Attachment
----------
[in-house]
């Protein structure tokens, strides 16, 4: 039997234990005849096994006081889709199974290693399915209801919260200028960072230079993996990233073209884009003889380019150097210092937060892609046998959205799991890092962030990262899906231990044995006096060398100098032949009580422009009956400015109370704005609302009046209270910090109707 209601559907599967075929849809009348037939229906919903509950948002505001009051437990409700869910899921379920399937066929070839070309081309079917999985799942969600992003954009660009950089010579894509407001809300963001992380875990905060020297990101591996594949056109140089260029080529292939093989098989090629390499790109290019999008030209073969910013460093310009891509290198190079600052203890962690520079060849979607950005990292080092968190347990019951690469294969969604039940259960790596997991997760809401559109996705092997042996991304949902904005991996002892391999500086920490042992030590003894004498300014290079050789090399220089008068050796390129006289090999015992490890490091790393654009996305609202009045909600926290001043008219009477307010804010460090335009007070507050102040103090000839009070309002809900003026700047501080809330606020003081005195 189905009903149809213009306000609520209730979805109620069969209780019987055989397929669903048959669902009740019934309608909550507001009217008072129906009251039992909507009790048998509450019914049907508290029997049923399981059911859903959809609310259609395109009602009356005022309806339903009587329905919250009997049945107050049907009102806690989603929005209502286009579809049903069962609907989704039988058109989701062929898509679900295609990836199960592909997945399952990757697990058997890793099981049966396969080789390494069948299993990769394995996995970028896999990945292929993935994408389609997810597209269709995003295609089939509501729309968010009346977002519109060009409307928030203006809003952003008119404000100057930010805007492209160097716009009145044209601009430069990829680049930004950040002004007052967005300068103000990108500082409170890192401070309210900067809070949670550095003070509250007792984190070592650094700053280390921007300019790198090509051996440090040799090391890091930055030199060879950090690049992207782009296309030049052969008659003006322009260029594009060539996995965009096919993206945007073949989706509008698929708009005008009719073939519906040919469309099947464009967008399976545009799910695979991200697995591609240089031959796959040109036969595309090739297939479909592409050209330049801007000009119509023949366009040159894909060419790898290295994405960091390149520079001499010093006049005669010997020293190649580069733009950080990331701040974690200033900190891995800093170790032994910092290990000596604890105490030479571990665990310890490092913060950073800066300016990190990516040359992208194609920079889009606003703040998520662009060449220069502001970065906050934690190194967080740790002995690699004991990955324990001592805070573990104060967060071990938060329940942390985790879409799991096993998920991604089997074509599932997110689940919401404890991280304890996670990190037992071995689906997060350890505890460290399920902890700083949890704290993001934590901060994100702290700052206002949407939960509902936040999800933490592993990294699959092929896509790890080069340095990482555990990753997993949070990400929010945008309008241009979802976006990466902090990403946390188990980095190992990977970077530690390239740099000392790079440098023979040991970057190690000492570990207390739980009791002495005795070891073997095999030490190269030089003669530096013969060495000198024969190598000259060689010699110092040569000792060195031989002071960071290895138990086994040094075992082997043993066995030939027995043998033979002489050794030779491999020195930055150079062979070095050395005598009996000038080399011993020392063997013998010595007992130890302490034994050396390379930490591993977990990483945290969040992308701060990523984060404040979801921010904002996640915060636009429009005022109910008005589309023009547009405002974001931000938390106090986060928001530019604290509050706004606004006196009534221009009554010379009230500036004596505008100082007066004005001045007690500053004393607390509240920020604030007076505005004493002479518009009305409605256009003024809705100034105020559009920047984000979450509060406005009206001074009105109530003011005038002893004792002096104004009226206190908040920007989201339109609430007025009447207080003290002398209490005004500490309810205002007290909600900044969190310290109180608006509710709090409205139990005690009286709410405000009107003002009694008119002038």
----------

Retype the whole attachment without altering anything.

[in-house]
């Protein structure tokens, strides 16, 4: 039997234990005849096994006081889709199974290693399915209801919260200028960072230079993996990233073209884009003889380019150097210092937060892609046998959205799991890092962030990262899906231990044995006096060398100098032949009580422009009956400015109370704005609302009046209270910090109707 209601559907599967075929849809009348037939229906919903509950948002505001009051437990409700869910899921379920399937066929070839070309081309079917999985799942969600992003954009660009950089010579894509407001809300963001992380875990905060020297990101591996594949056109140089260029080529292939093989098989090629390499790109290019999008030209073969910013460093310009891509290198190079600052203890962690520079060849979607950005990292080092968190347990019951690469294969969604039940259960790596997991997760809401559109996705092997042996991304949902904005991996002892391999500086920490042992030590003894004498300014290079050789090399220089008068050796390129006289090999015992490890490091790393654009996305609202009045909600926290001043008219009477307010804010460090335009007070507050102040103090000839009070309002809900003026700047501080809330606020003081005195 189905009903149809213009306000609520209730979805109620069969209780019987055989397929669903048959669902009740019934309608909550507001009217008072129906009251039992909507009790048998509450019914049907508290029997049923399981059911859903959809609310259609395109009602009356005022309806339903009587329905919250009997049945107050049907009102806690989603929005209502286009579809049903069962609907989704039988058109989701062929898509679900295609990836199960592909997945399952990757697990058997890793099981049966396969080789390494069948299993990769394995996995970028896999990945292929993935994408389609997810597209269709995003295609089939509501729309968010009346977002519109060009409307928030203006809003952003008119404000100057930010805007492209160097716009009145044209601009430069990829680049930004950040002004007052967005300068103000990108500082409170890192401070309210900067809070949670550095003070509250007792984190070592650094700053280390921007300019790198090509051996440090040799090391890091930055030199060879950090690049992207782009296309030049052969008659003006322009260029594009060539996995965009096919993206945007073949989706509008698929708009005008009719073939519906040919469309099947464009967008399976545009799910695979991200697995591609240089031959796959040109036969595309090739297939479909592409050209330049801007000009119509023949366009040159894909060419790898290295994405960091390149520079001499010093006049005669010997020293190649580069733009950080990331701040974690200033900190891995800093170790032994910092290990000596604890105490030479571990665990310890490092913060950073800066300016990190990516040359992208194609920079889009606003703040998520662009060449220069502001970065906050934690190194967080740790002995690699004991990955324990001592805070573990104060967060071990938060329940942390985790879409799991096993998920991604089997074509599932997110689940919401404890991280304890996670990190037992071995689906997060350890505890460290399920902890700083949890704290993001934590901060994100702290700052206002949407939960509902936040999800933490592993990294699959092929896509790890080069340095990482555990990753997993949070990400929010945008309008241009979802976006990466902090990403946390188990980095190992990977970077530690390239740099000392790079440098023979040991970057190690000492570990207390739980009791002495005795070891073997095999030490190269030089003669530096013969060495000198024969190598000259060689010699110092040569000792060195031989002071960071290895138990086994040094075992082997043993066995030939027995043998033979002489050794030779491999020195930055150079062979070095050395005598009996000038080399011993020392063997013998010595007992130890302490034994050396390379930490591993977990990483945290969040992308701060990523984060404040979801921010904002996640915060636009429009005022109910008005589309023009547009405002974001931000938390106090986060928001530019604290509050706004606004006196009534221009009554010379009230500036004596505008100082007066004005001045007690500053004393607390509240920020604030007076505005004493002479518009009305409605256009003024809705100034105020559009920047984000979450509060406005009206001074009105109530003011005038002893004792002096104004009226206190908040920007989201339109609430007025009447207080003290002398209490005004500490309810205002007290909600900044969190310290109180608006509710709090409205139990005690009286709410405000009107003002009694008119002038």